>
>> Several other things to consider:
>>
>> 1) Regarding the toode column - why are you using CHAR(20) when the
>> values
>> are actually shorter? This may significantly increase the amount of space
>> required.
>
> There may be some products whose codes may be up to 20 characters.
> PostgreSQL does not hold trailing spaces in db, so this does *not*
> affect to
> space.

OK, I haven't realized this. You're right.

>> 2) I've noticed the CPU used is Celeron, which may negatively affect the
>> speed of hash computation. I'd try to replace it by something faster -
>> say
>> INTEGER as an artificial primary key of the "toode" table and using it as
>> a FK in other tables.  This might improve the "Bitmap Heap Scan on rid"
>> part, but yes - it's just a minor improvement compared to the "Hash Join"
>> part of the query.
>
> Natural key Toode CHAR(20) is used widely in different queries.
> Replacing it with INT surrogate key requires major application rewrite.
>
> Should I add surrogate index INT columns to toode and rid table and measure
> test query speed in this case?

Test it. Create tables with fake data, and compare the performance with
and without the surrogate keys. Using a simple data type instead of text
  gave me huge performance boost. For example one of my colleagues used
VARCHAR(15) to store IP addresses, and then used them to join tables
(and suffered by the poor perfomance). Replacing them by INET improved
the speed by several orders of magnitude.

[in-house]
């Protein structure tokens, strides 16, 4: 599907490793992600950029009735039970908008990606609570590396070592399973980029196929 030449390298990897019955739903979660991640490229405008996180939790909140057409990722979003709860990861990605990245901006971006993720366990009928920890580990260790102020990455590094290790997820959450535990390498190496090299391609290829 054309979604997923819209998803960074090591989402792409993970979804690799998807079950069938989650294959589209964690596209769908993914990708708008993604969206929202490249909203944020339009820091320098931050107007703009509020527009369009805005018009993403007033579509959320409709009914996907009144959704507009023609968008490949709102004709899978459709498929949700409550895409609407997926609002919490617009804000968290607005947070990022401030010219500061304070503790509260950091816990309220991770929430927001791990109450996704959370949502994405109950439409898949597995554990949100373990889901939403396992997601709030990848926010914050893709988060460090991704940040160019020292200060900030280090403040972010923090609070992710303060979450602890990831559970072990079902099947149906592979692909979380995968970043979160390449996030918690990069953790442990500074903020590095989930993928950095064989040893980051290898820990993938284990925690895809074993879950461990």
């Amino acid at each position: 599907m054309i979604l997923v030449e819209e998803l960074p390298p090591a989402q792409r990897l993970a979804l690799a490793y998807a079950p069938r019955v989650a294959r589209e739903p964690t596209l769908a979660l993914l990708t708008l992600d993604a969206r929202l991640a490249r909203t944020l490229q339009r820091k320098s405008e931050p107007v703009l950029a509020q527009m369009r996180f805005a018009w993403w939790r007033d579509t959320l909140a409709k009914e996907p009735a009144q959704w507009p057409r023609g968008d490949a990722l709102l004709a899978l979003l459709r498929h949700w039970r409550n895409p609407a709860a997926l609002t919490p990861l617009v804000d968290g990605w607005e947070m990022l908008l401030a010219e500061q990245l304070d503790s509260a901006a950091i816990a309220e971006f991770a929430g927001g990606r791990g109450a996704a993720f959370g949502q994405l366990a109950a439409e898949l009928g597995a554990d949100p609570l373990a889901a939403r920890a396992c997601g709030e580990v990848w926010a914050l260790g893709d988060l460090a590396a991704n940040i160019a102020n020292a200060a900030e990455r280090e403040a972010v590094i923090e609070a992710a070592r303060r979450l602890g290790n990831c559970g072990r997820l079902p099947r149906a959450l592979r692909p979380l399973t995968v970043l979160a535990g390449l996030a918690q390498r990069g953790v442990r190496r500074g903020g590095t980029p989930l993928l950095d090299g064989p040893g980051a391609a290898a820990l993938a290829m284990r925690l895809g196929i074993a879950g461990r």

>> Materialized views seem like a good idea to me, but maybe I'm not seeing
>> something. What do you mean by "reports are different"? If there is a lot
>> of rows for a given product / day, then creating an aggregated table with
>> (product code / day) as a primary key is quite simple. It may require a
>> lot of disk space, but it'll remove the hash join overhead. But if the
>> queries are very different, then it may be difficult to build such
>> materialized view(s).
>
> log file seems that mostly only those queries are slow:
>
> SELECT ...
>   FROM dok JOIN rid USING (dokumnr)
>   JOIN ProductId USING (ProductId)
>   WHERE rid.ProductId LIKE :p1 || '%' AND dok.SaleDate>=:p2
>
> :p1 and :p2 are parameters different for different queries.
>
> dok contains several years of data. :p2 is usually only few previous months
> or last year ago.
> SELECT column list contains fixed list of known columns from all tables.
>
> How to create index or materialized view to optimize this types of
> queries ?

Well, difficult to answer without detailed information about the queries
you want to run, aggregated values, etc. Materialized views is a world
on it's own, and the best solution depends on (for example):

1) what aggregated values are you interested in (additive values are the
    most primitive ones, while VARIANCE etc. make it difficult)

2) do you need current data, or is it OK that today's data are not
    available till midnight (for example)?

Another thing you have to consider is whether you want to create
materialized view with final or intermediary data and then compute the
final data somehow (for example monthly totals from daily totals).

The most primitive (but often sufficient) solution is recreating the
materialized view periodically (for example every midnight). In your
case it'd mean running something like

CREATE TABLE materialized_view AS SELECT ... your query here ...
GROUP BY productId, saleDate

This gives you daily totals for each product - the clients then can run
another query to compute the final data.

But of course, if you need to maintain 'current' data, you may create a
set of triggers to update the materialized view. Either after each
modification or (more sophisticated) when it's needed.

See for example a great presentation from this year's PGCon:

http://www.pgcon.org/2008/schedule/events/69.en.html


regards
Tomas